Formation of a national fossil fuel replacement association

  14. David B. Benson says:

    Paul K — Start with the DoE EIA (Energy Information Agency) site. The UN has something similar. Go web trawling with appropriate search terms and you’ll find what you are after.

    Your final target is simply not large enough. We need 100% fossil fuel replacement plus sequestering a great deal of the excess carbon already added to the active caron cycle. See the Hansen-350 thread, back a few. Also, we need to do this ASAP, it shood not take a century.

  15. Jim Bullis says:

    RE: Nick

    Every project has its risks and potential rewards, whether it is alternative or efficiency related. Each proposal really needs some significant discussion.

    Often overlooked are the true capital costs of “alternative” approaches and all the ensuing environmental impacts of such when done on a large scale. When carefully considered some of the alternative approaches seem quite unreasonable. I try to look at the outcome of any plan as if it would be implemented on a large enough scale to have a real impact on the problem.

    But I would suggest that efficiency measures should be considered, whether or not they absolutely free us of fossil fuel problems. The criterion is how much can they cut down on energy use.

    I think there might be a difference in how much we think efficiency can accomplish. From my perspective, knowing of automobile concepts that can reduce energy use, from whatever source, by 90%, yet still satisfy current transportation needs, I see efficiency as the key to the solution. For example, if such cars used electricity from coal, thus cutting out all use of petroleum, then there would be a huge net CO2 reduction benefit. (What I take to be a problem is shifting to electric cars without changing our approach to the automobile from the present day inefficient pattern.)

    Continuing on the subject of the car that uses 90% less energy, rather than using electricity from coal to power it, it can also be built using a hybrid system where electricity would come from petroleum, whether it be diesel or gasoline. The Toyota PRIUS does quite a good job of this, and the thermal efficiency they squeeze out of their small engine is said to get better than 30% thermal efficiency. (Your assumption of 12% is not unreasonable for some of the US automobiles of the past.) So the high efficiency car using a similarly efficient hybrid drive system could be quite an attractive solution. From my perspective, this could be quite easily implemented. And it would not require any investment, other than replacing current cars as they wore out.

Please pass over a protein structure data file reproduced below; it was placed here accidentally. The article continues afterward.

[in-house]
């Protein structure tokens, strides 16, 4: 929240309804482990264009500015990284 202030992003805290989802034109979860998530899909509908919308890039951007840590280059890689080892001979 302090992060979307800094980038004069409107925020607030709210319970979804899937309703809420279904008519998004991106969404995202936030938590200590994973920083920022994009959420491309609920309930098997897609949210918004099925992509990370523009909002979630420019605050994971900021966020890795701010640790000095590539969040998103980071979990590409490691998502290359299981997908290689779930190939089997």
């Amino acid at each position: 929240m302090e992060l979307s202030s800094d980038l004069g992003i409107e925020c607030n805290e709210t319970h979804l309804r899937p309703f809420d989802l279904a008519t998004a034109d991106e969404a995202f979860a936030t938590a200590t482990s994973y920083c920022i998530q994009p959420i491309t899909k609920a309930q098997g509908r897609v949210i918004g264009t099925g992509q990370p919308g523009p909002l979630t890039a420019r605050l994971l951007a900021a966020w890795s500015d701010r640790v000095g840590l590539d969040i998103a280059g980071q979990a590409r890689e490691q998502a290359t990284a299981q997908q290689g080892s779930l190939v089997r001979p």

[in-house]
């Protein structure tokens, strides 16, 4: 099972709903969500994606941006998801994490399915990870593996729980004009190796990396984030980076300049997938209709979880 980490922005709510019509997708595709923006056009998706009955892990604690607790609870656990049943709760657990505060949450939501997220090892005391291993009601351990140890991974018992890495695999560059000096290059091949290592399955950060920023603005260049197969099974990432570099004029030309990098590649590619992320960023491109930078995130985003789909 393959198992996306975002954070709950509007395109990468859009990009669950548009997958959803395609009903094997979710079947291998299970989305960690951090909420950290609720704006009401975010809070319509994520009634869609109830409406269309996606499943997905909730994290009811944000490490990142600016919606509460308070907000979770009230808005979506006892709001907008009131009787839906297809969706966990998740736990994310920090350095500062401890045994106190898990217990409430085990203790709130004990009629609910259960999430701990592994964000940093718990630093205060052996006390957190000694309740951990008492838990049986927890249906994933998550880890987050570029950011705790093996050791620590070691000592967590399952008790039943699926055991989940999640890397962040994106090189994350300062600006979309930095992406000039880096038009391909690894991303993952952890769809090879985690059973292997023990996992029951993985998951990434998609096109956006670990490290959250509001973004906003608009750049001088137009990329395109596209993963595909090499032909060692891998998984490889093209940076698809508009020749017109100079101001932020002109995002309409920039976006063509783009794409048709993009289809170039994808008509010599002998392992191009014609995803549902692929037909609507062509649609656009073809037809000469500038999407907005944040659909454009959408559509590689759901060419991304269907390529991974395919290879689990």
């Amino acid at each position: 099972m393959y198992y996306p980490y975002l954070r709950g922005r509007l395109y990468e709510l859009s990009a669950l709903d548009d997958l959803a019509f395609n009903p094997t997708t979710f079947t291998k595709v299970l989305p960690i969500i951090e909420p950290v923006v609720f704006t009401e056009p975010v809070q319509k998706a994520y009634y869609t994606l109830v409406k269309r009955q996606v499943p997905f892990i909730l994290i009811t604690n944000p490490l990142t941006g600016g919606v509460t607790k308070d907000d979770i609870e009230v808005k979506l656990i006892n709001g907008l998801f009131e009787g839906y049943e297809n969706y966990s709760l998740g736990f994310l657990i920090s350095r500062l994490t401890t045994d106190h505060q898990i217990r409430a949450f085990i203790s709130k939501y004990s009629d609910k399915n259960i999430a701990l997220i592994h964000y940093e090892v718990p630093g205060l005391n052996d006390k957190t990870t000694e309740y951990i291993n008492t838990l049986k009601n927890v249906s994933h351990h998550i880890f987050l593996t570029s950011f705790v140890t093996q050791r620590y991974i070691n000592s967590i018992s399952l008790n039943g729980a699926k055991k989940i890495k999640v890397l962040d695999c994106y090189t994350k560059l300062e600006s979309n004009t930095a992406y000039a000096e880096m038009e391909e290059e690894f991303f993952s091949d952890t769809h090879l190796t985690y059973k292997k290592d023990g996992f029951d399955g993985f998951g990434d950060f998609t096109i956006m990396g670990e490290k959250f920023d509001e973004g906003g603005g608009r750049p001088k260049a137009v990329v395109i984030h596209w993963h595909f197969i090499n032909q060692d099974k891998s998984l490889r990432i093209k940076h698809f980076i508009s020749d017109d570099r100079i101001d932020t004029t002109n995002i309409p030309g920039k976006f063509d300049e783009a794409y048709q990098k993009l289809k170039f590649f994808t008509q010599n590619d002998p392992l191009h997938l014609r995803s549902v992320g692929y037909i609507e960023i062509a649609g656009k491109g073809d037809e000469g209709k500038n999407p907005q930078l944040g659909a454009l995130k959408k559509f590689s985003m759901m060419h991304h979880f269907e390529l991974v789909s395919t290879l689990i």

Looking at the total CO2 from cars and “light trucks” (read SUV), you can see such a cut would be a significant fraction of US CO2.

    Nothing is easy. Really efficient cars will look different, and such cars would require getting people to rethink their emotional attachment to the kind of cars we have been trained to expect.

    My expectation is that nothing will really happen until oil gets quite a lot more expensive. Then GM will shift to electric cars (read “coal”). The range of offerings will look about like they do now.

    In order to compete with electricity from coal, we need to have a way to make electricity a lot more efficiently. This is where cogeneration comes in. If it is done on a distributed system basis, where cars are parked next to households and are connected to natural gas that runs the heat engines in the cars, and households fully utilize the heat, then the efficiency of producing electricity from natural gas is doubled or tripled. There is no equipment cost, since the car engine is already owned (remember the high efficiency hybrid from above) This puts it in range to compete with coal fired power plants.

    If we could get all this done, we would be quite close to meeting Kyoto responsibilities. And it costs nothing.

    Try to figure out a plan for “alternative” sources that even makes a dent in the problem without a huge capital expenditure.

  16. Paul K says:

    David B. Benson,
    Glad to make the 100 year goal 100% fossil fuel replacement and it is certainly possible to do it much sooner. Bio sequestration is appealing. The alternative, mass CO2 storage facilities, becomes problematic if no profitable use for CO2 is found. I think the transmission and micro application of alternative power could be a greater challenge than the production of it.